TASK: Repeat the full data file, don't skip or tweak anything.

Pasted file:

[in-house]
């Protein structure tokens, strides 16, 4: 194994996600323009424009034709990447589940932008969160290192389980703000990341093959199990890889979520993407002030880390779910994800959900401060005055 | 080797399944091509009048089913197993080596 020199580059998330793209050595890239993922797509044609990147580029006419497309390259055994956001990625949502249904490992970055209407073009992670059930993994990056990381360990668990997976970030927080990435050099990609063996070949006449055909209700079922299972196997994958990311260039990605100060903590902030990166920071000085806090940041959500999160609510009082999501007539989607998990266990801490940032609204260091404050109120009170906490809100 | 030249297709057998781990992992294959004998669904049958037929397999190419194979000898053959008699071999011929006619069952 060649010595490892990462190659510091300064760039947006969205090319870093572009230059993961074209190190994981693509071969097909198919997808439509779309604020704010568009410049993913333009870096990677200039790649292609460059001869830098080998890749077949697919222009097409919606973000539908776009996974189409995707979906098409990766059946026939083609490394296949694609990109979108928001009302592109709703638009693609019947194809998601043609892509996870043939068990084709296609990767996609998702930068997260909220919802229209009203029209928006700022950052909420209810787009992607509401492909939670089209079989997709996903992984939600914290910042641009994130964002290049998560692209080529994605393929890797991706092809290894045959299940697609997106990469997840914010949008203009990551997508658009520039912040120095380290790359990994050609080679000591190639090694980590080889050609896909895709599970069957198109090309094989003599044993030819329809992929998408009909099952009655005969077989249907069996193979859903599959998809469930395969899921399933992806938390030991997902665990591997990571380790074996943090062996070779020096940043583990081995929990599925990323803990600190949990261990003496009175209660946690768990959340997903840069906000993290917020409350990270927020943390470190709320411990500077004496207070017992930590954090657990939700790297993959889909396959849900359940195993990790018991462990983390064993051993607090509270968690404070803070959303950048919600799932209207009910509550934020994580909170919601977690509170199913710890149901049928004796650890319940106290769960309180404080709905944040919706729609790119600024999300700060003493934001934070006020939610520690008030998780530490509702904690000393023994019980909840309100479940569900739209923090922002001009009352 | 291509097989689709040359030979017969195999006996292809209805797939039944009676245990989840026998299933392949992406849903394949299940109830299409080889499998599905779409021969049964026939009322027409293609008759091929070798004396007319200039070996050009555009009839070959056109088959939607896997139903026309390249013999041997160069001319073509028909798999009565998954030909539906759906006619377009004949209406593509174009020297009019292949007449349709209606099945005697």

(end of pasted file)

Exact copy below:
[in-house]
């Protein structure tokens, strides 16, 4: 194994996600323009424009034709990447589940932008969160290192389980703000990341093959199990890889979520993407002030880390779910994800959900401060005055 | 080797399944091509009048089913197993080596 020199580059998330793209050595890239993922797509044609990147580029006419497309390259055994956001990625949502249904490992970055209407073009992670059930993994990056990381360990668990997976970030927080990435050099990609063996070949006449055909209700079922299972196997994958990311260039990605100060903590902030990166920071000085806090940041959500999160609510009082999501007539989607998990266990801490940032609204260091404050109120009170906490809100 | 030249297709057998781990992992294959004998669904049958037929397999190419194979000898053959008699071999011929006619069952 060649010595490892990462190659510091300064760039947006969205090319870093572009230059993961074209190190994981693509071969097909198919997808439509779309604020704010568009410049993913333009870096990677200039790649292609460059001869830098080998890749077949697919222009097409919606973000539908776009996974189409995707979906098409990766059946026939083609490394296949694609990109979108928001009302592109709703638009693609019947194809998601043609892509996870043939068990084709296609990767996609998702930068997260909220919802229209009203029209928006700022950052909420209810787009992607509401492909939670089209079989997709996903992984939600914290910042641009994130964002290049998560692209080529994605393929890797991706092809290894045959299940697609997106990469997840914010949008203009990551997508658009520039912040120095380290790359990994050609080679000591190639090694980590080889050609896909895709599970069957198109090309094989003599044993030819329809992929998408009909099952009655005969077989249907069996193979859903599959998809469930395969899921399933992806938390030991997902665990591997990571380790074996943090062996070779020096940043583990081995929990599925990323803990600190949990261990003496009175209660946690768990959340997903840069906000993290917020409350990270927020943390470190709320411990500077004496207070017992930590954090657990939700790297993959889909396959849900359940195993990790018991462990983390064993051993607090509270968690404070803070959303950048919600799932209207009910509550934020994580909170919601977690509170199913710890149901049928004796650890319940106290769960309180404080709905944040919706729609790119600024999300700060003493934001934070006020939610520690008030998780530490509702904690000393023994019980909840309100479940569900739209923090922002001009009352 | 291509097989689709040359030979017969195999006996292809209805797939039944009676245990989840026998299933392949992406849903394949299940109830299409080889499998599905779409021969049964026939009322027409293609008759091929070798004396007319200039070996050009555009009839070959056109088959939607896997139903026309390249013999041997160069001319073509028909798999009565998954030909539906759906006619377009004949209406593509174009020297009019292949007449349709209606099945005697």